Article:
Well the see through buildings are back in Houston and many other small towns in the oil patches, Alberta, North Dakota, Oklahoma and Texas. And all the roughnecks making $100k+ are starting to miss payments on their $50,000 pickups. It just takes time to work through the system.
For 25 years, I have watched my suppliers push their prices to me up and up as they are very directly tied to the price of steel. This past January, they LOWERED prices.
The FED is creating a disaster, which no one can see coming of course. State and local governments are beginning to feel the public employee pensions really bite their budgets, and they still are NOT dealing with the truth. These pension plans are still assuming people are going to die at 67, that their portfolio will return 7.75% per annum, which when adjusted to reality spike their shortfalls. Some of the worst are Chicago, Philadelphia, Houston, but it would be easier to list those less affected. Pretty much all the states with both coasts being hit really hard.
While auto makers may do ok, look at the stock price of SC (Santander Consumer), one of the largest subprime auto loan lenders. Their stock price went from $24 to $10. If they stop lending, kiss the auto sales bye-bye. But their delinquencies are increasing. Peterbilt (the large class 8 18wheeler tractor mfg) recently laid off their entire 3rd shift, and January orders are still very bad.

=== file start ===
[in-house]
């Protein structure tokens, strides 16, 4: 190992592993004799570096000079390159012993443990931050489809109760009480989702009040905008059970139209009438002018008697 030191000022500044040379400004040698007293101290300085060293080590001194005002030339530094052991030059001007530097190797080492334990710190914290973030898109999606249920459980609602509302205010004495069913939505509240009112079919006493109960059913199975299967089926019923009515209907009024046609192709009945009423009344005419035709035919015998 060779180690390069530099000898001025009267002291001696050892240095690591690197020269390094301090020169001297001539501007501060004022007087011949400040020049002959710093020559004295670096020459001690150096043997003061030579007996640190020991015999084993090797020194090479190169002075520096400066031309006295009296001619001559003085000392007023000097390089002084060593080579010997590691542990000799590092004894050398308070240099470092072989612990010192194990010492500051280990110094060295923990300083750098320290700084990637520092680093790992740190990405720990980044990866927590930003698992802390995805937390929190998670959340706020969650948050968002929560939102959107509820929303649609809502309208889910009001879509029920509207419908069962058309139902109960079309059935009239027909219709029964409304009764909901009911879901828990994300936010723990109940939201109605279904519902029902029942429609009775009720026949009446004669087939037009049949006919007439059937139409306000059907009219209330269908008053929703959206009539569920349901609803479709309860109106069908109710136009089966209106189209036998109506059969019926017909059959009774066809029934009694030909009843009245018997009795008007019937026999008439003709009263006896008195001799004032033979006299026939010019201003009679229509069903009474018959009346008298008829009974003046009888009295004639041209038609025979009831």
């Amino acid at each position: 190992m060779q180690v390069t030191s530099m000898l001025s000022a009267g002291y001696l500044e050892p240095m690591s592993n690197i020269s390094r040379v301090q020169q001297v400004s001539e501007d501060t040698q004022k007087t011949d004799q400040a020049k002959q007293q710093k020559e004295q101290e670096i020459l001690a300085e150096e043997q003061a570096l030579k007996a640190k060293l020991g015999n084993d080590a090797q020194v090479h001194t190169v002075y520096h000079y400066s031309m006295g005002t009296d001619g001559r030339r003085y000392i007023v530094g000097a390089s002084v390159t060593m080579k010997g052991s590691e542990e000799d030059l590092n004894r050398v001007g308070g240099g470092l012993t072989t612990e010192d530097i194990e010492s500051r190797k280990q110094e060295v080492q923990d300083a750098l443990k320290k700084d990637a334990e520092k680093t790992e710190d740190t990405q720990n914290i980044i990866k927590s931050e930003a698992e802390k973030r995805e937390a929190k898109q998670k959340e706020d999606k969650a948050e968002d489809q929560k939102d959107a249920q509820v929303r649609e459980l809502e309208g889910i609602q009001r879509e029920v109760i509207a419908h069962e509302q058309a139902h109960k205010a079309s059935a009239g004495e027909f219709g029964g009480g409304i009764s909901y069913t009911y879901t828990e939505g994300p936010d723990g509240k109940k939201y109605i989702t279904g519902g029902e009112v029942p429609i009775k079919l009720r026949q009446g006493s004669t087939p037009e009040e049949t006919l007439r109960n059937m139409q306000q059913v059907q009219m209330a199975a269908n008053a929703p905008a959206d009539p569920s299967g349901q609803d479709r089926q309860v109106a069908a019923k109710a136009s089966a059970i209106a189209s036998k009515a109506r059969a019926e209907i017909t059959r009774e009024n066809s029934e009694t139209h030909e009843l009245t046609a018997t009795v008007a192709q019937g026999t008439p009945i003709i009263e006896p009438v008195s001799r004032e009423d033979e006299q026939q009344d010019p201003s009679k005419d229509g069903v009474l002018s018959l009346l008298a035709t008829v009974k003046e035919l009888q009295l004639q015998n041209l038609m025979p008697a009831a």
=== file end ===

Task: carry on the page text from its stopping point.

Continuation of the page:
In Dallas, it is getting hard to find a Texas license plate due to all the progressives running around. Five miles from my house, Toyota is building their new headquarter, next to Fedex, next to the new Dallas Cowboys practice facility (indoor stadium seating 25k, hotel, entertainment facilities), next to a new campus for Chase bank. In short, companies are getting the heck out of the high tax states while they still can. The wife's company is paying $5k bonuses for filling open IT positions.
I would gladly settle for a recession as I see it getting much worse. How much more debt can consumers, state & local govts, corporations continue to add as their incomes stay flat or decline? Debt is defined as increased current consumption in exchange for decreased future consumption. It is not like we took the debt and built a new nationwide freeway system.
Best regards,
Learner2